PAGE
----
Geek Culture

Geek Culture
Dungeons & Dragons Owns the Future

Ray Huling | 27 May 2008 12:10
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Michelle Nephew and Robin Laws, both game designers, have thought deeply and written extensively about the origins of the collaborative nature of RPGs. Between the two of them, we get a good account of why D&D appeared where and when it did, though neither Nephew nor Laws quite agrees that RPGs are uniquely modern.

Laws emphasizes the importance of where all those early wargame innovators come from: Iowa, Minnesota, Wisconsin. For Laws, a game of cooperative effort, like Dungeons & Dragons, "had to be an expression of the Midwest." The consensus gameplay of RPGs reflects the "friendliness and laid-back sense of togetherness" of the place where they were invented, a place with a communitarian history. Surviving together in a dungeon parallels surviving together on the American frontier. This geographical influence has continued to the present, so that with the development of 4th Edition D&D, we're seeing, says Laws, "a battle between corporate interests and the traditional interests of the gaming community." The conflict Laws is talking about arises from the fact that, in the RPG industry, gameplay serves as a business model.

Roll for Licensing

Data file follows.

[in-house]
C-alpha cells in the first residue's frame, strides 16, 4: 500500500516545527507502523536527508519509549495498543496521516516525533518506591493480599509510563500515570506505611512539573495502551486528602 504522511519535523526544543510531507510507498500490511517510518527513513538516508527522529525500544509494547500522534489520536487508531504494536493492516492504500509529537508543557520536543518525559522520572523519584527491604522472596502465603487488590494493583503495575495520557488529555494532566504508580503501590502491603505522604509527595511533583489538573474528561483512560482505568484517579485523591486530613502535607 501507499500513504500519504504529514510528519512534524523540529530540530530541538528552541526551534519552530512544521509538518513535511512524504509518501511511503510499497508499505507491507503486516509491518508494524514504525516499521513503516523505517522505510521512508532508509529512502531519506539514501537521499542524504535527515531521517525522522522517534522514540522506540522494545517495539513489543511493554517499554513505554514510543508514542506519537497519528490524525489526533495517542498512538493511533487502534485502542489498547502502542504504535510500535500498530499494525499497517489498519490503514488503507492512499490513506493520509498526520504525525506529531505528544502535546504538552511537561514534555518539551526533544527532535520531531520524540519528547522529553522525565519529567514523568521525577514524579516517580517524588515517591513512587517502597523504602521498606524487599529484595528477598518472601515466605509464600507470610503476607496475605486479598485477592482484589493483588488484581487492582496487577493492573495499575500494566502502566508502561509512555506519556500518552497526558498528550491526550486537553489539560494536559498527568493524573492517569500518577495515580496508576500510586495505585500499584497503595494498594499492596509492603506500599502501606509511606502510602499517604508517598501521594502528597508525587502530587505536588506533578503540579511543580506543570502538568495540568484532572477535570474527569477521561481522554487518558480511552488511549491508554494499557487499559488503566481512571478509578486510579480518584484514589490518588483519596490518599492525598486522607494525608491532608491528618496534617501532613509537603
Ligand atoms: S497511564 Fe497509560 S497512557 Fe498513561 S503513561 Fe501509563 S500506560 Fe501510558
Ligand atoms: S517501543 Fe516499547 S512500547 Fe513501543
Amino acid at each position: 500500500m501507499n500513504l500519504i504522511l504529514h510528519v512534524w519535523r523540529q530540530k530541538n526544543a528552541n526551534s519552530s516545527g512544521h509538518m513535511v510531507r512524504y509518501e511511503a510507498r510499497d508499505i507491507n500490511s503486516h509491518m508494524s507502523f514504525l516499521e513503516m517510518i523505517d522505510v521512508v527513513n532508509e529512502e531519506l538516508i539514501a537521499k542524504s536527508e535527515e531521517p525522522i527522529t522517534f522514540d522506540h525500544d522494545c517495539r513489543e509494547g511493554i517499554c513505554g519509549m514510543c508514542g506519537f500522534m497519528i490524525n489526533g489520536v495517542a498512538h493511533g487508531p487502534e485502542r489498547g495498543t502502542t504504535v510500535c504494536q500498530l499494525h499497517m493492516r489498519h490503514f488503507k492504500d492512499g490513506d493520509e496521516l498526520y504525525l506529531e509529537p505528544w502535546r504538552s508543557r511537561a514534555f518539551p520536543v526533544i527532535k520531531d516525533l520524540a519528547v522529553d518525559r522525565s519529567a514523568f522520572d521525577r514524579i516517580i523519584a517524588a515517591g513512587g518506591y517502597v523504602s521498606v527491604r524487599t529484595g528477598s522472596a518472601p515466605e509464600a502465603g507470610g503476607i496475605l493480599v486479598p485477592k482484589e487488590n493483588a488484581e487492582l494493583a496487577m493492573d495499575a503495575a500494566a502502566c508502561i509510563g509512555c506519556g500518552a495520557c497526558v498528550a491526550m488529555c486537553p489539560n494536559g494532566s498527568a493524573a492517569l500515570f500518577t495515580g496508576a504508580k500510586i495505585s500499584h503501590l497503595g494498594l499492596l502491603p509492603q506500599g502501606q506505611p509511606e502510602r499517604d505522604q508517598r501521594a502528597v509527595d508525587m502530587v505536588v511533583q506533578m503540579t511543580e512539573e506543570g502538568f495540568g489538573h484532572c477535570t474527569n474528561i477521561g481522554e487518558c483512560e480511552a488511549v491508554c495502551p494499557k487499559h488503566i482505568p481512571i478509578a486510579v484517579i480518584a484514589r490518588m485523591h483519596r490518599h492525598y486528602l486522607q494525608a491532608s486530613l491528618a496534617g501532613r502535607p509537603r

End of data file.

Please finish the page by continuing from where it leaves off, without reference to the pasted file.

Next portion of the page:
Wizards of the Coast, the Hasbro subsidiary that makes Dungeons & Dragons, has taken great pains to develop its Game System License, a legal framework allowing third-party publishers to produce material compatible with D&D. With this document, Hasbro carefully dispenses access to the intellectual property of Dungeons & Dragons. Such a maneuver would be insane in any other industry, but it makes sense for roleplaying games, because they inculcate habits of collaboration and appropriation in players. Hasbro must make its money, but players have to feel that D&D is still a product of their community.


At the other end of the business scale, independent game designers come to informal arrangements with their community. They frequently release their work under the creative commons license, which can allow borrowing of proprietary material. Some online communities of designers, such as The Forge, appeal to "mutualism" in game development, which can mean an exchange of ideas, criticism or even labor: I do artwork for your game; you show me how to put mine on a PDF. Many indie games are very close to being products of an anarchist collective.

Whether corporate or collective, the RPG enterprise comes back to just the sort of group dynamic that you find in an individual game of D&D. The conflict over how open and consensual to make things is part of the creative process.

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